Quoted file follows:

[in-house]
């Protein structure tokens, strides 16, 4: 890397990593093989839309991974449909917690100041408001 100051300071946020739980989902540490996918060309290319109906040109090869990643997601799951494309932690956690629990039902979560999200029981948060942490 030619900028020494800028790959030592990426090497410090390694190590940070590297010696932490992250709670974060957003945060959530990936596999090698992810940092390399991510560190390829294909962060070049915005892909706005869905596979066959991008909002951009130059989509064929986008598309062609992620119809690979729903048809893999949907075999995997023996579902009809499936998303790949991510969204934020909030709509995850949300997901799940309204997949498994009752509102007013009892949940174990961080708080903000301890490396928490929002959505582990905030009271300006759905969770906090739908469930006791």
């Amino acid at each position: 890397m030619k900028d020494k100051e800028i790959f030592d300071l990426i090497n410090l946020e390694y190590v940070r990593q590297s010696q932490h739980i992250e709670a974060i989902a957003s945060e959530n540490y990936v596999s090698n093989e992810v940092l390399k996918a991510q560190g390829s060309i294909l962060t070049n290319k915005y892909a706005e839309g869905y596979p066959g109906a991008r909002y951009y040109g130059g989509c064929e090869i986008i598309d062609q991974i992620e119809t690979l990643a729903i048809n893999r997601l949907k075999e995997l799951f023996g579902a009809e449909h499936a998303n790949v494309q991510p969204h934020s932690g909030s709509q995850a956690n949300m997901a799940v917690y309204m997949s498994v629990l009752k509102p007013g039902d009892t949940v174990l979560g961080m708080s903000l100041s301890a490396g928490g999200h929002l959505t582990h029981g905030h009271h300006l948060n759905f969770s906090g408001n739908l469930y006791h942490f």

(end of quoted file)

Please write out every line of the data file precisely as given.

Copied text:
[in-house]
């Protein structure tokens, strides 16, 4: 890397990593093989839309991974449909917690100041408001 100051300071946020739980989902540490996918060309290319109906040109090869990643997601799951494309932690956690629990039902979560999200029981948060942490 030619900028020494800028790959030592990426090497410090390694190590940070590297010696932490992250709670974060957003945060959530990936596999090698992810940092390399991510560190390829294909962060070049915005892909706005869905596979066959991008909002951009130059989509064929986008598309062609992620119809690979729903048809893999949907075999995997023996579902009809499936998303790949991510969204934020909030709509995850949300997901799940309204997949498994009752509102007013009892949940174990961080708080903000301890490396928490929002959505582990905030009271300006759905969770906090739908469930006791």
């Amino acid at each position: 890397m030619k900028d020494k100051e800028i790959f030592d300071l990426i090497n410090l946020e390694y190590v940070r990593q590297s010696q932490h739980i992250e709670a974060i989902a957003s945060e959530n540490y990936v596999s090698n093989e992810v940092l390399k996918a991510q560190g390829s060309i294909l962060t070049n290319k915005y892909a706005e839309g869905y596979p066959g109906a991008r909002y951009y040109g130059g989509c064929e090869i986008i598309d062609q991974i992620e119809t690979l990643a729903i048809n893999r997601l949907k075999e995997l799951f023996g579902a009809e449909h499936a998303n790949v494309q991510p969204h934020s932690g909030s709509q995850a956690n949300m997901a799940v917690y309204m997949s498994v629990l009752k509102p007013g039902d009892t949940v174990l979560g961080m708080s903000l100041s301890a490396g928490g999200h929002l959505t582990h029981g905030h009271h300006l948060n759905f969770s906090g408001n739908l469930y006791h942490f």